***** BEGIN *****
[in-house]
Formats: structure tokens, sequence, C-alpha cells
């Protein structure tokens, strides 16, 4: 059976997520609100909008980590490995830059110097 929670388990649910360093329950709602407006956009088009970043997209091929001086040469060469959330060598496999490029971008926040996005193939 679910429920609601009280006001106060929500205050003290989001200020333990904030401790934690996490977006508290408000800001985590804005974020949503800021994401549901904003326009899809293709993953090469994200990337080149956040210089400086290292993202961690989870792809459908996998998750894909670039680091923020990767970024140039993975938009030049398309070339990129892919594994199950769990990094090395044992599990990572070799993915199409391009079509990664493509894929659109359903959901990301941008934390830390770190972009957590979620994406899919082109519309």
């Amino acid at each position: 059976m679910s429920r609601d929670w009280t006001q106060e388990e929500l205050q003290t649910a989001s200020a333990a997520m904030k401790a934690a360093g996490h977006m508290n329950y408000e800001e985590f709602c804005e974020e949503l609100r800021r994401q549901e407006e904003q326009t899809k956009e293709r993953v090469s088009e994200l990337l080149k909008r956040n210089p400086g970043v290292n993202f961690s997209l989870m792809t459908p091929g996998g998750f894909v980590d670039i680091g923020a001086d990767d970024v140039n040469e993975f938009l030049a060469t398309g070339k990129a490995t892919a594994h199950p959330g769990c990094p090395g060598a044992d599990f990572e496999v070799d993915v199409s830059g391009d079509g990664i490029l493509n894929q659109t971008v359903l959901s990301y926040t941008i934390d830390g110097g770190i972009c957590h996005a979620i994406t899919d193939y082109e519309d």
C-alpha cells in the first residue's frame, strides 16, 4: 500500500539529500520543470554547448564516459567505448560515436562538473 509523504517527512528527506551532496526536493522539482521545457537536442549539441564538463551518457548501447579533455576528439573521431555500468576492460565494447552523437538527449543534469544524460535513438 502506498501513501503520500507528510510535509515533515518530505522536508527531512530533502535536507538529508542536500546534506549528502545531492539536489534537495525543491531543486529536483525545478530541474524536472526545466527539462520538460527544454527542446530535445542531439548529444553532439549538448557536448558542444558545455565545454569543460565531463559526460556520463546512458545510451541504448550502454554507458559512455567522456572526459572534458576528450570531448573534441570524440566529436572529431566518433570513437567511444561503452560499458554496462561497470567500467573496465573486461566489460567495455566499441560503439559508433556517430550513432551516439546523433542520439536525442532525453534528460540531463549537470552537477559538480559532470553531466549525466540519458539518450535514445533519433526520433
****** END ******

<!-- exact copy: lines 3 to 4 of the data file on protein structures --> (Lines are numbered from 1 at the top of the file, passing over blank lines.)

């Protein structure tokens, strides 16, 4: 059976997520609100909008980590490995830059110097 929670388990649910360093329950709602407006956009088009970043997209091929001086040469060469959330060598496999490029971008926040996005193939 679910429920609601009280006001106060929500205050003290989001200020333990904030401790934690996490977006508290408000800001985590804005974020949503800021994401549901904003326009899809293709993953090469994200990337080149956040210089400086290292993202961690989870792809459908996998998750894909670039680091923020990767970024140039993975938009030049398309070339990129892919594994199950769990990094090395044992599990990572070799993915199409391009079509990664493509894929659109359903959901990301941008934390830390770190972009957590979620994406899919082109519309």
């Amino acid at each position: 059976m679910s429920r609601d929670w009280t006001q106060e388990e929500l205050q003290t649910a989001s200020a333990a997520m904030k401790a934690a360093g996490h977006m508290n329950y408000e800001e985590f709602c804005e974020e949503l609100r800021r994401q549901e407006e904003q326009t899809k956009e293709r993953v090469s088009e994200l990337l080149k909008r956040n210089p400086g970043v290292n993202f961690s997209l989870m792809t459908p091929g996998g998750f894909v980590d670039i680091g923020a001086d990767d970024v140039n040469e993975f938009l030049a060469t398309g070339k990129a490995t892919a594994h199950p959330g769990c990094p090395g060598a044992d599990f990572e496999v070799d993915v199409s830059g391009d079509g990664i490029l493509n894929q659109t971008v359903l959901s990301y926040t941008i934390d830390g110097g770190i972009c957590h996005a979620i994406t899919d193939y082109e519309d």